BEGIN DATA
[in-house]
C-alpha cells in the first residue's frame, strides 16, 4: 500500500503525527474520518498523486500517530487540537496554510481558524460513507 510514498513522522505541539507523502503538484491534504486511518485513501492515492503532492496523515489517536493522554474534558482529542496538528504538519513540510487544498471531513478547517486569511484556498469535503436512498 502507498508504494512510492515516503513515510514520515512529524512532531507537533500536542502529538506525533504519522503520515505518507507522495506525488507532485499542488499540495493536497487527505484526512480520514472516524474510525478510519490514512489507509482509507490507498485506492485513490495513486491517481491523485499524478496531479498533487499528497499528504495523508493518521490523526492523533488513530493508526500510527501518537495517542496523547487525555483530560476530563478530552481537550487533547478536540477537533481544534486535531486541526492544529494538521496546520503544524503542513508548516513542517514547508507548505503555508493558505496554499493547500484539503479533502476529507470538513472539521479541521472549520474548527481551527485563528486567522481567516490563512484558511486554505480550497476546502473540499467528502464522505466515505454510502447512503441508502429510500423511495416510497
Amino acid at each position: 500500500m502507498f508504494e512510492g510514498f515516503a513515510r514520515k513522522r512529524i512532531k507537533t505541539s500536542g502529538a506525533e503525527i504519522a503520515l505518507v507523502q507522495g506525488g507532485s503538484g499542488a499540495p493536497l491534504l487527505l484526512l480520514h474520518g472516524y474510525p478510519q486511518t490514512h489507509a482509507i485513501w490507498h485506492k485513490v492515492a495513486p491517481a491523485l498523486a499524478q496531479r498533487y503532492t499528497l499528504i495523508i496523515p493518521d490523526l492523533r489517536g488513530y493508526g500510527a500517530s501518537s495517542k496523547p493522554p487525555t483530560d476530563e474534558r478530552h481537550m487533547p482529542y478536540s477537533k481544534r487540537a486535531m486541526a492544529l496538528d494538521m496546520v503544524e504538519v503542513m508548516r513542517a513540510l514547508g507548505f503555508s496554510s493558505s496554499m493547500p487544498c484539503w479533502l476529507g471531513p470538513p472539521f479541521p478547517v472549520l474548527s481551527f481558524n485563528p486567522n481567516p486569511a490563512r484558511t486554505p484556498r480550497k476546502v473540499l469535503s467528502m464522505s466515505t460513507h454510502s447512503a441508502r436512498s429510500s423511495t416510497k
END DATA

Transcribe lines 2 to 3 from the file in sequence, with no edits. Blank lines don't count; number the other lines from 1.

C-alpha cells in the first residue's frame, strides 16, 4: 500500500503525527474520518498523486500517530487540537496554510481558524460513507 510514498513522522505541539507523502503538484491534504486511518485513501492515492503532492496523515489517536493522554474534558482529542496538528504538519513540510487544498471531513478547517486569511484556498469535503436512498 502507498508504494512510492515516503513515510514520515512529524512532531507537533500536542502529538506525533504519522503520515505518507507522495506525488507532485499542488499540495493536497487527505484526512480520514472516524474510525478510519490514512489507509482509507490507498485506492485513490495513486491517481491523485499524478496531479498533487499528497499528504495523508493518521490523526492523533488513530493508526500510527501518537495517542496523547487525555483530560476530563478530552481537550487533547478536540477537533481544534486535531486541526492544529494538521496546520503544524503542513508548516513542517514547508507548505503555508493558505496554499493547500484539503479533502476529507470538513472539521479541521472549520474548527481551527485563528486567522481567516490563512484558511486554505480550497476546502473540499467528502464522505466515505454510502447512503441508502429510500423511495416510497
Amino acid at each position: 500500500m502507498f508504494e512510492g510514498f515516503a513515510r514520515k513522522r512529524i512532531k507537533t505541539s500536542g502529538a506525533e503525527i504519522a503520515l505518507v507523502q507522495g506525488g507532485s503538484g499542488a499540495p493536497l491534504l487527505l484526512l480520514h474520518g472516524y474510525p478510519q486511518t490514512h489507509a482509507i485513501w490507498h485506492k485513490v492515492a495513486p491517481a491523485l498523486a499524478q496531479r498533487y503532492t499528497l499528504i495523508i496523515p493518521d490523526l492523533r489517536g488513530y493508526g500510527a500517530s501518537s495517542k496523547p493522554p487525555t483530560d476530563e474534558r478530552h481537550m487533547p482529542y478536540s477537533k481544534r487540537a486535531m486541526a492544529l496538528d494538521m496546520v503544524e504538519v503542513m508548516r513542517a513540510l514547508g507548505f503555508s496554510s493558505s496554499m493547500p487544498c484539503w479533502l476529507g471531513p470538513p472539521f479541521p478547517v472549520l474548527s481551527f481558524n485563528p486567522n481567516p486569511a490563512r484558511t486554505p484556498r480550497k476546502v473540499l469535503s467528502m464522505s466515505t460513507h454510502s447512503a441508502r436512498s429510500s423511495t416510497k